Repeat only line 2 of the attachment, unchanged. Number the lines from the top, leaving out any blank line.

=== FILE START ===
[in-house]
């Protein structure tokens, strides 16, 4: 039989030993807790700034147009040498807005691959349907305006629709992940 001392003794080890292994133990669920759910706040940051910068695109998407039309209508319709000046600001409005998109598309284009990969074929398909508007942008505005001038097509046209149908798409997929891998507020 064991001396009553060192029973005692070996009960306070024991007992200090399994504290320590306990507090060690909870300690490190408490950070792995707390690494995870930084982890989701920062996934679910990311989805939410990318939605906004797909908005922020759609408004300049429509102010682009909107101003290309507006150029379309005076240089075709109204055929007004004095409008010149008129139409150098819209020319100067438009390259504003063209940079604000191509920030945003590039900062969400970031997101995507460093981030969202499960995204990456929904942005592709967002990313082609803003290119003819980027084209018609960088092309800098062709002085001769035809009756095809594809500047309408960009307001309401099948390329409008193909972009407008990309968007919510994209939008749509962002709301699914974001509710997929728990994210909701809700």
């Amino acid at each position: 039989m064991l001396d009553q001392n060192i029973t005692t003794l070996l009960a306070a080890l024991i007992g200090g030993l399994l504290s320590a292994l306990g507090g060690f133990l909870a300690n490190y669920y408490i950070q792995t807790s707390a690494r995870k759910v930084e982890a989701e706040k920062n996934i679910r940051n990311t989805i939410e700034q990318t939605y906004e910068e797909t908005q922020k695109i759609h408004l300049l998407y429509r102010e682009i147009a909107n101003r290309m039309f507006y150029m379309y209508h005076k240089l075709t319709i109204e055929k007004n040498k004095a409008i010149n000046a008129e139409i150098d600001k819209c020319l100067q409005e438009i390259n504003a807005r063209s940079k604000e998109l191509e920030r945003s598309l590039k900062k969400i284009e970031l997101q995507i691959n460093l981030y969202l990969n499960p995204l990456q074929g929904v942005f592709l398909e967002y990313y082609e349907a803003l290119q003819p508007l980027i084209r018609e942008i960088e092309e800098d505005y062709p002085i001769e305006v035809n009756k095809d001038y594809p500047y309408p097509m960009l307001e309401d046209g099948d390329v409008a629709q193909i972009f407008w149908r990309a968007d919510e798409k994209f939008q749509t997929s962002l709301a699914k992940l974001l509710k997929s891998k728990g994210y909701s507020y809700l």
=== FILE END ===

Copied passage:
């Protein structure tokens, strides 16, 4: 039989030993807790700034147009040498807005691959349907305006629709992940 001392003794080890292994133990669920759910706040940051910068695109998407039309209508319709000046600001409005998109598309284009990969074929398909508007942008505005001038097509046209149908798409997929891998507020 064991001396009553060192029973005692070996009960306070024991007992200090399994504290320590306990507090060690909870300690490190408490950070792995707390690494995870930084982890989701920062996934679910990311989805939410990318939605906004797909908005922020759609408004300049429509102010682009909107101003290309507006150029379309005076240089075709109204055929007004004095409008010149008129139409150098819209020319100067438009390259504003063209940079604000191509920030945003590039900062969400970031997101995507460093981030969202499960995204990456929904942005592709967002990313082609803003290119003819980027084209018609960088092309800098062709002085001769035809009756095809594809500047309408960009307001309401099948390329409008193909972009407008990309968007919510994209939008749509962002709301699914974001509710997929728990994210909701809700």